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Privacy Concerns on the Internet

Advances in technology now allow Web site operators, advertisers, and others to intercept, collect, compile, and distribute personal information about users browsing the Internet. Every time individuals browse the Internet they leave a trail of electronic information along the way, and most Web sites employ a variety of devices to automatically gather this trail and analyze it, sometimes offering it for sale to third parties who may use the information for targeted marketing. Known as “clickstream data,” this information may include the user’s e-mail address, the type of computer, and the browsing software.

Information about a user’s activities may also be obtained through the use of Persistent Client-Side Hypertext Transfer Protocol files, commonly referred to as Internet “cookies.” A cookie is a small file generated by a Web server and stored on a user’s hard drive. Internet sites use cookies to count the users visiting their Web pages, and collect information about a user’s personal preferences based on the other sites they visit. Most Web browsers allow users to prevent cookies from being stored on their hard drives, though Internet sites can in turn deny access to users who block cookies from being deposited on their hard drives.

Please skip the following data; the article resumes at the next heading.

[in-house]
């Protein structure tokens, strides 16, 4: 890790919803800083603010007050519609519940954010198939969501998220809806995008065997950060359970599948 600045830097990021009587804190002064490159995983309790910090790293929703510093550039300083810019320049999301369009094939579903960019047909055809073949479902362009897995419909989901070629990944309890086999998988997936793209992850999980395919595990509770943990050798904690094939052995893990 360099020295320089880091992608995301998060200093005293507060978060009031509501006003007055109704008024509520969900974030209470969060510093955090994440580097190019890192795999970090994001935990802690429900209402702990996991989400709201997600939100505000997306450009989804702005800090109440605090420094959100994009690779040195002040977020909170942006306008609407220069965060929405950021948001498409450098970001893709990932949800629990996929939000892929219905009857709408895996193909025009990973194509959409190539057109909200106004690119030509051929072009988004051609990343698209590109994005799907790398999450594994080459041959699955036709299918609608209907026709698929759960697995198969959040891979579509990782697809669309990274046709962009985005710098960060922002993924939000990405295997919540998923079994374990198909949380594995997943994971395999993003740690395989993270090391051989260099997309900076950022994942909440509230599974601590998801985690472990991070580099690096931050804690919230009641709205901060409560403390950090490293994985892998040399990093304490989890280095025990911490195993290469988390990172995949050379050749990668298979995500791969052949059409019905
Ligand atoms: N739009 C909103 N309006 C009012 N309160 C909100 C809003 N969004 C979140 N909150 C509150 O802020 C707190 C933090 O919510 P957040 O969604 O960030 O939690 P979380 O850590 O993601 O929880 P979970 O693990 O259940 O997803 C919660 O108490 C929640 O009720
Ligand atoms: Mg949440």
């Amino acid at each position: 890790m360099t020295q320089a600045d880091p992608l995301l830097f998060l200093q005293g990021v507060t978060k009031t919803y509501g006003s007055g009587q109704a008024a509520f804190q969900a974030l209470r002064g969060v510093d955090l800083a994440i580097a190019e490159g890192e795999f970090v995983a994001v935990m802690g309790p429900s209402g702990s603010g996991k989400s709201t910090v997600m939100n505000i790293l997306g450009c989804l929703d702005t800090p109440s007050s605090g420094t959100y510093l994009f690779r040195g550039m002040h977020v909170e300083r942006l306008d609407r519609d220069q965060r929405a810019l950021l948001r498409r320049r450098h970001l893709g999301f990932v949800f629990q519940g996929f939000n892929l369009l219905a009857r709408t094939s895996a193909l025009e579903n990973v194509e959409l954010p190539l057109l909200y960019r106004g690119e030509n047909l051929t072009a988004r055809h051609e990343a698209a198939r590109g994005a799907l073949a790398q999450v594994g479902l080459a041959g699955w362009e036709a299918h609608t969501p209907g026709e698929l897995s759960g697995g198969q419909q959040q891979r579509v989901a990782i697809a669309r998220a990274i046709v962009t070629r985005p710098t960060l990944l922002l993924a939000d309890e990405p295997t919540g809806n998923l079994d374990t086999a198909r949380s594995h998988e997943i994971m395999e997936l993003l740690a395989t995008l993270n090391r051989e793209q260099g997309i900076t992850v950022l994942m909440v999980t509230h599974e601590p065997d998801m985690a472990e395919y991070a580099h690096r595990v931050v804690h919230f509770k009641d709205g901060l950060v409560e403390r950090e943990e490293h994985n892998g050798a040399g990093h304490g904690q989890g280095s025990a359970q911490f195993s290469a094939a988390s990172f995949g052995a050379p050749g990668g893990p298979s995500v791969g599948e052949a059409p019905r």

Privacy may also be compromised on the Internet by “hackers” who unlawfully intercept Web transmissions without authorization or consent. In the early days of the Internet it was far more common to hear reports of individuals breaking into commercial, governmental, academic, or private sites or transmissions for the purpose of stealing credit card numbers, social security numbers, phone numbers, pass-words, and other information that could facilitate a fraudulent scheme to make money. While such incidents still occur, encryption software is now widely deployed to keep hackers out. By and large, encryption software is effective. However, some experts predict that the next generation of computer viruses will allow hackers to take over control of infected operating systems from remote locations.

Inside Privacy Concerns on the Internet